Central Sensitization - Pain 101
Disclaimer: This description is the most un-anatomical description of pain pathways you're likely to come across, but the intention is to introduce or consolidate concepts to talk about with your FLEX Physiotherapist, without using lots of jargon and technical terms.
We hope you find it helpful.
Pain is normal, and is designed to be helpful. It's sensible to have a system that protects our bodies and warns us not to do things that will cause injury. However when pain persists, it is difficult to see how it can be serving any useful purpose. Sometimes your body registers more pain than what an injury deserves, and especially for long term pain, or recurrent injuries, it can become “sensitized” but the question is why, and how do we settle it back down to normal again?
In an acute injury, it is a normal and helpful reaction for your body to try and protect itself. Information from sensors in your skin and tissues send a “potential threat” message through nerves, which “synapse” (or tag team) at several points along the way on their way up the spinal column, up to your brain, back down the spinal column, and back into the original body area.
At each synapse, the message can be amplified or reduced, depending on the hormones and chemicals in the “synapse juice”. In fact, if the nerves have been sending the same message for a while, they actually get better at sending it too, so send a stronger message.
When the message gets to the brain, the “potential threat” message is then interpreted. It can choose to ignore the message if your brain does not consider it a significant threat, and has lots of happy and relaxed hormones floating around, or it can register it as pain, and sends the message back down the spinal cord to the local tissues about how to respond.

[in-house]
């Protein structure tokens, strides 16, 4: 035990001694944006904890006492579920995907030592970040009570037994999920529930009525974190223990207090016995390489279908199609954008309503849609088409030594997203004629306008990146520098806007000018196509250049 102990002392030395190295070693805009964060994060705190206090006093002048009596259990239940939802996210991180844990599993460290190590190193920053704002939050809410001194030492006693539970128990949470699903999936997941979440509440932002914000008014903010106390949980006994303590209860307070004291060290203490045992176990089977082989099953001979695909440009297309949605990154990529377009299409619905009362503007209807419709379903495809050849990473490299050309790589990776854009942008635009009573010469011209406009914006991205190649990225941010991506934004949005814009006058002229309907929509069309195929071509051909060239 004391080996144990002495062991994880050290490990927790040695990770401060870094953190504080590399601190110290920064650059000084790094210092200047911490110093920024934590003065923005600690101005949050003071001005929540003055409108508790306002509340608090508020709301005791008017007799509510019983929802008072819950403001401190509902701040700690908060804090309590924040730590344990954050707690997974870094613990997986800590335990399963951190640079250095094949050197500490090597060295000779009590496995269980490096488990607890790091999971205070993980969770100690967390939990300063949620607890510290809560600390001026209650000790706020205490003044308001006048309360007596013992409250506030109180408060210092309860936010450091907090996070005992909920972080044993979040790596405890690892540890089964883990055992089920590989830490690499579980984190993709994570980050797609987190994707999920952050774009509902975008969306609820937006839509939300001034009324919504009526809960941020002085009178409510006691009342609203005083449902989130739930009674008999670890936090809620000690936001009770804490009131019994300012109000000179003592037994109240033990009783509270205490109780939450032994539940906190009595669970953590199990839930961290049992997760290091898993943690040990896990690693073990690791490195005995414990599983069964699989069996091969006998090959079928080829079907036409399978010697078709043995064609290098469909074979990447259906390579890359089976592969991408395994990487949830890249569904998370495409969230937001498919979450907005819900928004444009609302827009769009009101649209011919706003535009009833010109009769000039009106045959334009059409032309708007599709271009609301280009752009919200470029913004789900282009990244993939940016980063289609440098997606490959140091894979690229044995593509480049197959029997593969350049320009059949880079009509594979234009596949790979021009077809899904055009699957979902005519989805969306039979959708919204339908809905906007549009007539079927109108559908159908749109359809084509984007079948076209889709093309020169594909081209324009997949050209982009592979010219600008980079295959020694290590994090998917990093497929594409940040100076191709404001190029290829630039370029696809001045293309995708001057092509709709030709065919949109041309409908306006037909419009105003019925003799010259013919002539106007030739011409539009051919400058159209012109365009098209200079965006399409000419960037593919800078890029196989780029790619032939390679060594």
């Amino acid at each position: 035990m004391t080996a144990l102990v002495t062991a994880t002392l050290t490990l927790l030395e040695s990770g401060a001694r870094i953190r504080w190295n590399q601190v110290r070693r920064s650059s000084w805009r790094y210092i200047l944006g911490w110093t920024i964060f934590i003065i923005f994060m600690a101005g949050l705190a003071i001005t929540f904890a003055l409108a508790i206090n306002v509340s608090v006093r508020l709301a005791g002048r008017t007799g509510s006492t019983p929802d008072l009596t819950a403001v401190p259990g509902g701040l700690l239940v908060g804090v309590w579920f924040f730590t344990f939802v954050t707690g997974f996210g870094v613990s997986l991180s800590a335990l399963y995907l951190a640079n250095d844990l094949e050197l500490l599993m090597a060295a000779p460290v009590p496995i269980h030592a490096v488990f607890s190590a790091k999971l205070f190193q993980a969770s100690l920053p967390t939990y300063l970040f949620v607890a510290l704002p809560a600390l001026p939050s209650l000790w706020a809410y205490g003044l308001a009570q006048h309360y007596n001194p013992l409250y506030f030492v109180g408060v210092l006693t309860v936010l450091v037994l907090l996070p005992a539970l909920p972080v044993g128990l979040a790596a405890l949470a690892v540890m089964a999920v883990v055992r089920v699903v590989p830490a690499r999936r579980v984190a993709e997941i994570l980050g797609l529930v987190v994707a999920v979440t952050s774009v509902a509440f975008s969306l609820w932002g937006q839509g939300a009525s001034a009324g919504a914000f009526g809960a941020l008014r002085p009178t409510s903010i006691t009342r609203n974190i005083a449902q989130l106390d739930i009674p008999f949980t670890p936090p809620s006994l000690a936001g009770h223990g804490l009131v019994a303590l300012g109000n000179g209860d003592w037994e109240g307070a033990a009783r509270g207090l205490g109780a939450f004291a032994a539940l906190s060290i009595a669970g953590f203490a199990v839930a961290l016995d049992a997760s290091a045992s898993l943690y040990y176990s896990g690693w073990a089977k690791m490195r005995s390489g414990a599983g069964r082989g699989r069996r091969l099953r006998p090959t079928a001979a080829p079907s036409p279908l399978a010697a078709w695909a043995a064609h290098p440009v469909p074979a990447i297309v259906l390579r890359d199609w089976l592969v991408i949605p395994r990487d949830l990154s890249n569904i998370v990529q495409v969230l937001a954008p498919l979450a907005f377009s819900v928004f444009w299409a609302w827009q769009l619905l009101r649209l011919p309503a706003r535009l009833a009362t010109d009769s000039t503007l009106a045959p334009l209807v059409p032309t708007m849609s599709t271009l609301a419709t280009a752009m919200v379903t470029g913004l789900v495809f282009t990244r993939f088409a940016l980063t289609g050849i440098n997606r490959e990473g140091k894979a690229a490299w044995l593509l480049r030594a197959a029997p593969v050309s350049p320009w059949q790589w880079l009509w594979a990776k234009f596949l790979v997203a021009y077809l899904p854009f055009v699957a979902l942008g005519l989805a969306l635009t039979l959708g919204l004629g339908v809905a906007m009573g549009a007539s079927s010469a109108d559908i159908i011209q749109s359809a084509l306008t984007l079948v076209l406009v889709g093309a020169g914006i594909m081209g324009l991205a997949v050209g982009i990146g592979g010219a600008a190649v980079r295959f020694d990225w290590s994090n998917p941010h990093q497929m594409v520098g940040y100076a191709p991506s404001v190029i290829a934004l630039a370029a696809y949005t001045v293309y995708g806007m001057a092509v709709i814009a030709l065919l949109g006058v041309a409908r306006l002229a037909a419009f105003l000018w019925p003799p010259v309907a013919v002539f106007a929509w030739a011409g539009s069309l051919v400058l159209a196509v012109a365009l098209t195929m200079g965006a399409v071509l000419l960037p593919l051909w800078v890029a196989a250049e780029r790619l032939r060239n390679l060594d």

For example, for lower back pain it is common for the message to be “Uh oh, tense up surrounding back muscles to prevent further damage” this will stop you from bending over and sitting too long (they hurt too much, or you just can't physically reach!) but after a while, if you avoid things that place stress on your back, and gently start walking and moving around, your brain will gradually reduce the amount of muscle guarding protection it deems necessary.
Tissue sensors > nerve signal towards spinal cord
> up the spinal cord (few synapses in spinal cord)
> brain (lots and lots of synapses in the brain mixed with other information and interpretation)
> new message from brain
> travels back down spinal cord (a few more synapses)
> back to the original tissue
> Lack of quality sleep, or difficulty getting to sleep
> Anxiety or stress
> Negative thoughts and worry
> Feeling that it's out of your control, and nothing you do helps
Even if it seems totally unrelated, the chemicals in the “synapse juice” when you're stressed, anxious, tired, worried or feeling low amplify the volume of the “potential threat” signal that goes to your brain.
> A traumatic history or stressful event. This can be a physical or emotional trauma, often at a similar time to the injury onset, but sometimes many years earlier, or under similar circumstances.
> Long term, chronic or recurrent injuries
> Nerve irritation – either by direct injury to the nerves, posture that overloads them, overstretching, or by not being moved and wriggled around as much as they're used to! Nerves can be really sensitive structures!
> Lack of activity – a lack of movement and blood flow to an area